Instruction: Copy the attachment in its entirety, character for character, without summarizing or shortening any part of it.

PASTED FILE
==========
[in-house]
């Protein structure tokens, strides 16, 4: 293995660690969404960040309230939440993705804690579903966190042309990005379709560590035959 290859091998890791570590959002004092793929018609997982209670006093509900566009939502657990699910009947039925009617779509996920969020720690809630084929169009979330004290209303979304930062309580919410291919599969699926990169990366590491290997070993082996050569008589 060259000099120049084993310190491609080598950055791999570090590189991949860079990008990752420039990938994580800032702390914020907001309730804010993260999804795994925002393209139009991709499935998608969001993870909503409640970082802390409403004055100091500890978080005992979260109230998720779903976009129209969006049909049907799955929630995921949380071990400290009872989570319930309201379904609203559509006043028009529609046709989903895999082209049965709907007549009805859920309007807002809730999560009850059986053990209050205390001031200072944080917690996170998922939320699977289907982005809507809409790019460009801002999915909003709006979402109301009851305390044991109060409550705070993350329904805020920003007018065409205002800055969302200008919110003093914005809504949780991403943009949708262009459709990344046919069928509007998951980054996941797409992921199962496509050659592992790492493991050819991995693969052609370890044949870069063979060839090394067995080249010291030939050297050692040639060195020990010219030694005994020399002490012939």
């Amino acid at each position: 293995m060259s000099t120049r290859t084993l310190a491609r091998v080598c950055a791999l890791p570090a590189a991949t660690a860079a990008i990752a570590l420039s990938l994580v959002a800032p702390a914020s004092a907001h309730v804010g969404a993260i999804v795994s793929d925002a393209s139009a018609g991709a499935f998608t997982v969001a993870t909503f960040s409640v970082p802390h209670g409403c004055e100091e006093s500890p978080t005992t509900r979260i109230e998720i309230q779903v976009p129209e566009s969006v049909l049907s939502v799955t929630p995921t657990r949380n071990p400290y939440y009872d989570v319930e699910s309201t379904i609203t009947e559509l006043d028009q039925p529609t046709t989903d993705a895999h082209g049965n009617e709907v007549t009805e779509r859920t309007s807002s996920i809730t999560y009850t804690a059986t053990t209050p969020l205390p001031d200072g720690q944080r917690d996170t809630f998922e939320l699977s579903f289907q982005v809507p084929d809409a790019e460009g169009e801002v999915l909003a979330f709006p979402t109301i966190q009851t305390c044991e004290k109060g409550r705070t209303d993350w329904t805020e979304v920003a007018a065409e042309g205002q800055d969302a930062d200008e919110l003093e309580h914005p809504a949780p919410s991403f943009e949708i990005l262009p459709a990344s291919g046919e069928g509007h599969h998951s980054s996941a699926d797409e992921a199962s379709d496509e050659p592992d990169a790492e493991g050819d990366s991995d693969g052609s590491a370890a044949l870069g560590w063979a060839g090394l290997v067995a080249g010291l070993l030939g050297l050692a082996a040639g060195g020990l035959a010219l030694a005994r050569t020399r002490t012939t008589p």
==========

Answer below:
[in-house]
């Protein structure tokens, strides 16, 4: 293995660690969404960040309230939440993705804690579903966190042309990005379709560590035959 290859091998890791570590959002004092793929018609997982209670006093509900566009939502657990699910009947039925009617779509996920969020720690809630084929169009979330004290209303979304930062309580919410291919599969699926990169990366590491290997070993082996050569008589 060259000099120049084993310190491609080598950055791999570090590189991949860079990008990752420039990938994580800032702390914020907001309730804010993260999804795994925002393209139009991709499935998608969001993870909503409640970082802390409403004055100091500890978080005992979260109230998720779903976009129209969006049909049907799955929630995921949380071990400290009872989570319930309201379904609203559509006043028009529609046709989903895999082209049965709907007549009805859920309007807002809730999560009850059986053990209050205390001031200072944080917690996170998922939320699977289907982005809507809409790019460009801002999915909003709006979402109301009851305390044991109060409550705070993350329904805020920003007018065409205002800055969302200008919110003093914005809504949780991403943009949708262009459709990344046919069928509007998951980054996941797409992921199962496509050659592992790492493991050819991995693969052609370890044949870069063979060839090394067995080249010291030939050297050692040639060195020990010219030694005994020399002490012939």
């Amino acid at each position: 293995m060259s000099t120049r290859t084993l310190a491609r091998v080598c950055a791999l890791p570090a590189a991949t660690a860079a990008i990752a570590l420039s990938l994580v959002a800032p702390a914020s004092a907001h309730v804010g969404a993260i999804v795994s793929d925002a393209s139009a018609g991709a499935f998608t997982v969001a993870t909503f960040s409640v970082p802390h209670g409403c004055e100091e006093s500890p978080t005992t509900r979260i109230e998720i309230q779903v976009p129209e566009s969006v049909l049907s939502v799955t929630p995921t657990r949380n071990p400290y939440y009872d989570v319930e699910s309201t379904i609203t009947e559509l006043d028009q039925p529609t046709t989903d993705a895999h082209g049965n009617e709907v007549t009805e779509r859920t309007s807002s996920i809730t999560y009850t804690a059986t053990t209050p969020l205390p001031d200072g720690q944080r917690d996170t809630f998922e939320l699977s579903f289907q982005v809507p084929d809409a790019e460009g169009e801002v999915l909003a979330f709006p979402t109301i966190q009851t305390c044991e004290k109060g409550r705070t209303d993350w329904t805020e979304v920003a007018a065409e042309g205002q800055d969302a930062d200008e919110l003093e309580h914005p809504a949780p919410s991403f943009e949708i990005l262009p459709a990344s291919g046919e069928g509007h599969h998951s980054s996941a699926d797409e992921a199962s379709d496509e050659p592992d990169a790492e493991g050819d990366s991995d693969g052609s590491a370890a044949l870069g560590w063979a060839g090394l290997v067995a080249g010291l070993l030939g050297l050692a082996a040639g060195g020990l035959a010219l030694a005994r050569t020399r002490t012939t008589p």